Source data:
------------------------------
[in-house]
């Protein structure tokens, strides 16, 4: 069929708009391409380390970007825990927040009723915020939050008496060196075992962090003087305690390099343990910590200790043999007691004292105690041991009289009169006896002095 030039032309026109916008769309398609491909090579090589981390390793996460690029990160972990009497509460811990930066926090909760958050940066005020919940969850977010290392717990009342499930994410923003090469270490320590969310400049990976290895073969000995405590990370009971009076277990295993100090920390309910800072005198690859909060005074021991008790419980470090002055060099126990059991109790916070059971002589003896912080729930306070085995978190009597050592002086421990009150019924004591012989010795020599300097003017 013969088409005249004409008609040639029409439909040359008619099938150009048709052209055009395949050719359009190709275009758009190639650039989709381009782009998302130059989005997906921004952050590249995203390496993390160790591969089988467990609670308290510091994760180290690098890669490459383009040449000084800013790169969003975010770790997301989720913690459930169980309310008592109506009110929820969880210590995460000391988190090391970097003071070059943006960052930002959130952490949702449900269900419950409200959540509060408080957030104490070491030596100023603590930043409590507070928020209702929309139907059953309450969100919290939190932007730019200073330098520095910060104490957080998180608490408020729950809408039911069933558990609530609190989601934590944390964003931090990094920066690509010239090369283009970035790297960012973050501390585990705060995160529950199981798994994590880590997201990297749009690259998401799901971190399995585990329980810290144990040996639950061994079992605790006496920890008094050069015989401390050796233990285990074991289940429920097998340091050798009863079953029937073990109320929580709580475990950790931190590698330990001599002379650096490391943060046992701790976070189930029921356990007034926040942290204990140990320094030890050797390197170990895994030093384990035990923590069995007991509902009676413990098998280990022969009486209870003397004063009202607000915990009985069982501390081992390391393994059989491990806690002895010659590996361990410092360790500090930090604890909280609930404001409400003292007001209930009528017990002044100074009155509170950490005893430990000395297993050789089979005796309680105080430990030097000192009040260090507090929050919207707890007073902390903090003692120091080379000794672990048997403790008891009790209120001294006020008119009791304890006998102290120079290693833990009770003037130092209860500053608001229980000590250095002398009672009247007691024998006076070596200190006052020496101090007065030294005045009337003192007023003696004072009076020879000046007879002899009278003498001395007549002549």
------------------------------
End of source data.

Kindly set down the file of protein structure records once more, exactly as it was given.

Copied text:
[in-house]
């Protein structure tokens, strides 16, 4: 069929708009391409380390970007825990927040009723915020939050008496060196075992962090003087305690390099343990910590200790043999007691004292105690041991009289009169006896002095 030039032309026109916008769309398609491909090579090589981390390793996460690029990160972990009497509460811990930066926090909760958050940066005020919940969850977010290392717990009342499930994410923003090469270490320590969310400049990976290895073969000995405590990370009971009076277990295993100090920390309910800072005198690859909060005074021991008790419980470090002055060099126990059991109790916070059971002589003896912080729930306070085995978190009597050592002086421990009150019924004591012989010795020599300097003017 013969088409005249004409008609040639029409439909040359008619099938150009048709052209055009395949050719359009190709275009758009190639650039989709381009782009998302130059989005997906921004952050590249995203390496993390160790591969089988467990609670308290510091994760180290690098890669490459383009040449000084800013790169969003975010770790997301989720913690459930169980309310008592109506009110929820969880210590995460000391988190090391970097003071070059943006960052930002959130952490949702449900269900419950409200959540509060408080957030104490070491030596100023603590930043409590507070928020209702929309139907059953309450969100919290939190932007730019200073330098520095910060104490957080998180608490408020729950809408039911069933558990609530609190989601934590944390964003931090990094920066690509010239090369283009970035790297960012973050501390585990705060995160529950199981798994994590880590997201990297749009690259998401799901971190399995585990329980810290144990040996639950061994079992605790006496920890008094050069015989401390050796233990285990074991289940429920097998340091050798009863079953029937073990109320929580709580475990950790931190590698330990001599002379650096490391943060046992701790976070189930029921356990007034926040942290204990140990320094030890050797390197170990895994030093384990035990923590069995007991509902009676413990098998280990022969009486209870003397004063009202607000915990009985069982501390081992390391393994059989491990806690002895010659590996361990410092360790500090930090604890909280609930404001409400003292007001209930009528017990002044100074009155509170950490005893430990000395297993050789089979005796309680105080430990030097000192009040260090507090929050919207707890007073902390903090003692120091080379000794672990048997403790008891009790209120001294006020008119009791304890006998102290120079290693833990009770003037130092209860500053608001229980000590250095002398009672009247007691024998006076070596200190006052020496101090007065030294005045009337003192007023003696004072009076020879000046007879002899009278003498001395007549002549």